1. Greg, the Brooklyn Phil sure got a lot of favorable attention back when Robert Spano and Joe Horowitz were doing the (excellent) programming there. (It seemed like they were getting better reviews than the New York Philharmonic.) Do you know anything about how well or poorly the Brooklyn Phil was doing financially at that point?

    Hi, Matt. Good question to ask. First, the Brooklyn Philharmonic has been in financial trouble constantly. When I worked for the NY State Council on the Arts in the ’70s, they were badly run. Don’t remember what their finances were like, but they’ve been a perpetual problem child.

    Joe did programming that critics loved, but few people came to see it. Joe’s flagship programs — big festivals of flamenco, for instance, with all sorts of chamber concerts added to the main orchestra program — drew many people. And then the other concerts during the season would be half full. I saw that for myself. I’m always amazed — and I say this with full respect for Joe — that his seasons are regarded (by himself and others, including critics and the Knight Foundation) as models for what orchestras should do, because overall they weren’t successful.

    Under Spano, again, the Brooklyn Phil was the critics’ darling. But ticket sales, as far as I can see, were spotty. The problem the orchestra has had for a generation was this — is it Brooklyn’s mainstream classical orchestra, or NYC’s hipster orchestra? As time went on, there didn’t seem to be a large enough classical audience in Brooklyn to sustain the group, or enough adventurous classical music people willing to go to Brooklyn for concerts. So both models of the Brooklyn Phil didn’t do very well.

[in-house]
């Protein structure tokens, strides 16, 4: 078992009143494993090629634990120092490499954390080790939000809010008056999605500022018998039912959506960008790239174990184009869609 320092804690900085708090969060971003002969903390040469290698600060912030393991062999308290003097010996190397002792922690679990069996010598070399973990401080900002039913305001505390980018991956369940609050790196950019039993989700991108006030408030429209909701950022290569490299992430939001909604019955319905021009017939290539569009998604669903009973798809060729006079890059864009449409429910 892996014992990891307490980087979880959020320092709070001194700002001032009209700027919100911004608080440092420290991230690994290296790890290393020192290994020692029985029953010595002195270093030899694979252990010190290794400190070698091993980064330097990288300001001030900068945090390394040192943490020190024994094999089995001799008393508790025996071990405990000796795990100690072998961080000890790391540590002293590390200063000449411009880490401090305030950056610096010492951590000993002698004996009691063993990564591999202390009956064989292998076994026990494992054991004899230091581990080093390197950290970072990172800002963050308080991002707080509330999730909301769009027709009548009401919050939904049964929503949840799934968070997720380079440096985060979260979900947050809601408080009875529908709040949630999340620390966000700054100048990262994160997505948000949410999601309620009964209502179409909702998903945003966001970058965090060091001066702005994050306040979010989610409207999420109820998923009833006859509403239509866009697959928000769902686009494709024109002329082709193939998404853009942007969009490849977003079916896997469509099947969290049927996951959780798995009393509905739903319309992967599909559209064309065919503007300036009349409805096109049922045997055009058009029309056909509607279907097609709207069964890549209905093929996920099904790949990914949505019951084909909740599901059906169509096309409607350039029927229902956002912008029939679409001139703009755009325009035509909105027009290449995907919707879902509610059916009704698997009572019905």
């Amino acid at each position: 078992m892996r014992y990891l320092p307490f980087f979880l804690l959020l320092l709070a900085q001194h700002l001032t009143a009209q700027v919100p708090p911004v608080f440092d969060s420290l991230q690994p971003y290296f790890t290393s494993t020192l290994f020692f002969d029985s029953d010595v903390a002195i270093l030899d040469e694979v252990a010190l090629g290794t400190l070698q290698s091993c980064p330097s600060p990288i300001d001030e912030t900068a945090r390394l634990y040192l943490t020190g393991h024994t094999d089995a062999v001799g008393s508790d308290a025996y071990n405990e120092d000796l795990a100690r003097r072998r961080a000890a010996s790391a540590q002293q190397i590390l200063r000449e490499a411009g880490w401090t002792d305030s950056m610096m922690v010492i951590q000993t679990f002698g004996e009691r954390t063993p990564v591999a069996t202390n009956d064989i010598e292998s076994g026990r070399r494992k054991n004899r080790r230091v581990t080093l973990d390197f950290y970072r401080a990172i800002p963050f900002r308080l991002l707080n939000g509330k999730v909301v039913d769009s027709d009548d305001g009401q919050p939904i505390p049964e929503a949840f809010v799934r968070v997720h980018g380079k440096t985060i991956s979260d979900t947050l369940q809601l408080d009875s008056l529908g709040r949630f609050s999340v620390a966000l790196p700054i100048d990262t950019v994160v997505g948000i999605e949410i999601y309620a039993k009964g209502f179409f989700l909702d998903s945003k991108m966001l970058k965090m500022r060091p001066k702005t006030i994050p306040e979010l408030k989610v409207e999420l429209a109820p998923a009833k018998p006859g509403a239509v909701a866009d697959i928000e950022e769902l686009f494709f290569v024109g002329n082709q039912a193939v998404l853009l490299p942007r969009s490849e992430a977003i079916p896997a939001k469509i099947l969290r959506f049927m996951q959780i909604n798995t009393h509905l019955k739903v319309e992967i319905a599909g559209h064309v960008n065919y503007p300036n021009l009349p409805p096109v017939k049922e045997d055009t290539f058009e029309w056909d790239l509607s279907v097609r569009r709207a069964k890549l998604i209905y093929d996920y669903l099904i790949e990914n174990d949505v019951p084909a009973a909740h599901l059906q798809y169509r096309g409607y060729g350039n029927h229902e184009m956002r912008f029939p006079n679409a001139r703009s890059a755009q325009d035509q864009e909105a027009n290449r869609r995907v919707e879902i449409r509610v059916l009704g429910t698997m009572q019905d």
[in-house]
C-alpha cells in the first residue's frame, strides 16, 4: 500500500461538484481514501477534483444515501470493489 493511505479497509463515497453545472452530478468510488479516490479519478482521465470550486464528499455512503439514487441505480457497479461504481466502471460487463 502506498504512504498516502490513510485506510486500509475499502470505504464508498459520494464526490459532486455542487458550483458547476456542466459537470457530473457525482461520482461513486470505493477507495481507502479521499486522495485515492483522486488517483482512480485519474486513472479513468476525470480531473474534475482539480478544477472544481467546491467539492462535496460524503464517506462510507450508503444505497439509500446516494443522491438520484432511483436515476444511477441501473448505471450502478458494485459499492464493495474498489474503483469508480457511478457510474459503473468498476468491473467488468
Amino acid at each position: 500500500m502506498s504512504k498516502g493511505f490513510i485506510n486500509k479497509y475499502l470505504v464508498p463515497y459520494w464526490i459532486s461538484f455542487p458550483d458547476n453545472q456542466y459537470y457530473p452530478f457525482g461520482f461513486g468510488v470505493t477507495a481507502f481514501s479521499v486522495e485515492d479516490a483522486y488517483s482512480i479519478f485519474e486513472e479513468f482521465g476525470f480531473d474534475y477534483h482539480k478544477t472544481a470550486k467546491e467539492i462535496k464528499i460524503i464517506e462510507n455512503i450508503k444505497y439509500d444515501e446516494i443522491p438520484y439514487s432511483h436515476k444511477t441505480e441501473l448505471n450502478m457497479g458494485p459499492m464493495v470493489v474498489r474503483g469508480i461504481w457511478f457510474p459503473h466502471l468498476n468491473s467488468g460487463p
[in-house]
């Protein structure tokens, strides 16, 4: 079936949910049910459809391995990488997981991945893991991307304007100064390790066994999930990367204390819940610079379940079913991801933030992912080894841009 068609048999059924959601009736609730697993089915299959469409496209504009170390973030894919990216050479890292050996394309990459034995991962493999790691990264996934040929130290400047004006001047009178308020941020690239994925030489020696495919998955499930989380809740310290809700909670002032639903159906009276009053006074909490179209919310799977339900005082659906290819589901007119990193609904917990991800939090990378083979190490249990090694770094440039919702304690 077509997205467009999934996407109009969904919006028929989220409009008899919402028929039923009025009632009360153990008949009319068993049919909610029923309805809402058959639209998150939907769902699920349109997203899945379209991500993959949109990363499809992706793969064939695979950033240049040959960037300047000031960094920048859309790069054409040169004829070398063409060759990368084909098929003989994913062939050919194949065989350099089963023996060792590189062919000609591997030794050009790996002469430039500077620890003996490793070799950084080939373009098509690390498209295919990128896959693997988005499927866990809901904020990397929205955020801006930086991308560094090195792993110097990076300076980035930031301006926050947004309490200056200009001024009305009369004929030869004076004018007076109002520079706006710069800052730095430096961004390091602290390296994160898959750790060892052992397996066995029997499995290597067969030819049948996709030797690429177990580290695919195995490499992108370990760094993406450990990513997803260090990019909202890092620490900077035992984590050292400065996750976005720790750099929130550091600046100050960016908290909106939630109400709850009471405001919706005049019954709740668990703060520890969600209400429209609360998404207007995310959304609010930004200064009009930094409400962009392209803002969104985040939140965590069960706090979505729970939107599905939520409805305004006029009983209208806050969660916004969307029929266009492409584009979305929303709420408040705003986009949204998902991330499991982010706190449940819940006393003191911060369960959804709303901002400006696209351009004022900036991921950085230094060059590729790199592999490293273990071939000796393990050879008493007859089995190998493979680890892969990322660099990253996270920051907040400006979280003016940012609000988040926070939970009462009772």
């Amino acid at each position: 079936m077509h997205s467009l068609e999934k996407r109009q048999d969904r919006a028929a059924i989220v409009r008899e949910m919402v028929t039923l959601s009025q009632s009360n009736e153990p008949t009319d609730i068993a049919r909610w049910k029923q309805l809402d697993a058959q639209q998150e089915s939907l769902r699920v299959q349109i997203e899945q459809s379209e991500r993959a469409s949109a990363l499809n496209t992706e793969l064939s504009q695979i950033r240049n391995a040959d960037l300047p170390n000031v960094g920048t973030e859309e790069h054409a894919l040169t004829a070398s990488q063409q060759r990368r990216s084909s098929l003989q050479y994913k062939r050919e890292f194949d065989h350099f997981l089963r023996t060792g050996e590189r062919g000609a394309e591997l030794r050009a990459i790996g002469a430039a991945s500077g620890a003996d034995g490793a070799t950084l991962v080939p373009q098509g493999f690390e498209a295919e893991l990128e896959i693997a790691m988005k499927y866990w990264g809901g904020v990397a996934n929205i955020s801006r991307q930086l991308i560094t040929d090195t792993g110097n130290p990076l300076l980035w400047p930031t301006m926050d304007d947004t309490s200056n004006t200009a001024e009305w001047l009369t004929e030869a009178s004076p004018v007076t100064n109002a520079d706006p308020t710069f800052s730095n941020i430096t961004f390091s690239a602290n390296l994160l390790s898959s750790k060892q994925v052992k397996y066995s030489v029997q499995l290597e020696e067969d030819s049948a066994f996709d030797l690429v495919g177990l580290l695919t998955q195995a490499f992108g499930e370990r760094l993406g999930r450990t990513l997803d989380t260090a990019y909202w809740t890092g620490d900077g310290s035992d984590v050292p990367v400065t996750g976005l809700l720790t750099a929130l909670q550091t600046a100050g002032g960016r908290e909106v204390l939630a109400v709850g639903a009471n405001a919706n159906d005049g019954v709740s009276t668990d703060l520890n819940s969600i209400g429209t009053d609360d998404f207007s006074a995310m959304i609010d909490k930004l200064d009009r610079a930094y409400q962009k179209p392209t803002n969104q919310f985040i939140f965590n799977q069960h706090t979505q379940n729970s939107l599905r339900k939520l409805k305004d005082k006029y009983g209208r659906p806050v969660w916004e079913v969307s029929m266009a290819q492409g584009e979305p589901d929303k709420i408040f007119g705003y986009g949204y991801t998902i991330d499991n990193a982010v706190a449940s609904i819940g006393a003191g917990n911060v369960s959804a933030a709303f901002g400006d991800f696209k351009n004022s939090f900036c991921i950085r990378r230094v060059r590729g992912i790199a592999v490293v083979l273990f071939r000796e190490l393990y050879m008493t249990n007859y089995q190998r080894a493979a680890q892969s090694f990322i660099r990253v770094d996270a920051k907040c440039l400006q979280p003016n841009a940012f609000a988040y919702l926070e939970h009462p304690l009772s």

At one time — when Lukas Foss was music director, back in the ’70s, and before that, there might have been a large enough mainstream audience in Brooklyn to sustain the group, or at least to keep it going on some level. But I think the overall shrinking of the classical audience eventually meant that there were just too few people willing to make the Brooklyn Phil the center of their classical concertgoing.

  2. All I can say is “wow!” This is a total re-invention of what has become a hackneyed formula for orchestral planning and programming. Would that I lived in Brooklyn instead of Iowa!

  3. This adventure smacks of desperation – a sort of dinner theatre..

    where the dinner is 2nd. rate and the theatre even more so . Lena

    Horne-Mos def ain’t Beethoven or Copland . To pretend that they

    can interchange is a farce and a deceptive game of musical chairs in

    which the participants can play the game of “feel good ” for bringing

    “culture” to the masses .Mr. Pierson will prevail for a while and when something more substantial comes along will be off like a shot . It all boils down to that word “culture ” and cultivation which is in short supply

    nowadays . To put Mos Def on same program with Beethoven is more

    than ridiculous it is pathetically laughable and speaks volumes on

    the desperation to get any audience however low on the scale

    of musical culture .

  4. “And the emphasis now shifts to new music. Aren’t we supposed to like that?

    And can classical music survive anywhere, in the long run, if most performances are old music? I’m not at all sure of that.”

    These are very valid points. I’m curious as to what we define as “classical” and is their a difference between classical adaptations of popular music and popular adaptations of classical music. And at what point do we just not care about classifications and just accept the fact that it’s music, and it’s awesome, and a lot of people have worked really hard to create it?

  5. It’s interesting and innovative but there really isn’t all that much orchestral music in this paradigm. Throwing Beethoven 3 into the mix as a nod to the history of the orchestra seems pointless if the rest of the season is lumped around Mos Def and “indie classical” stuff. Oh well. Will be interesting to see how long this lasts.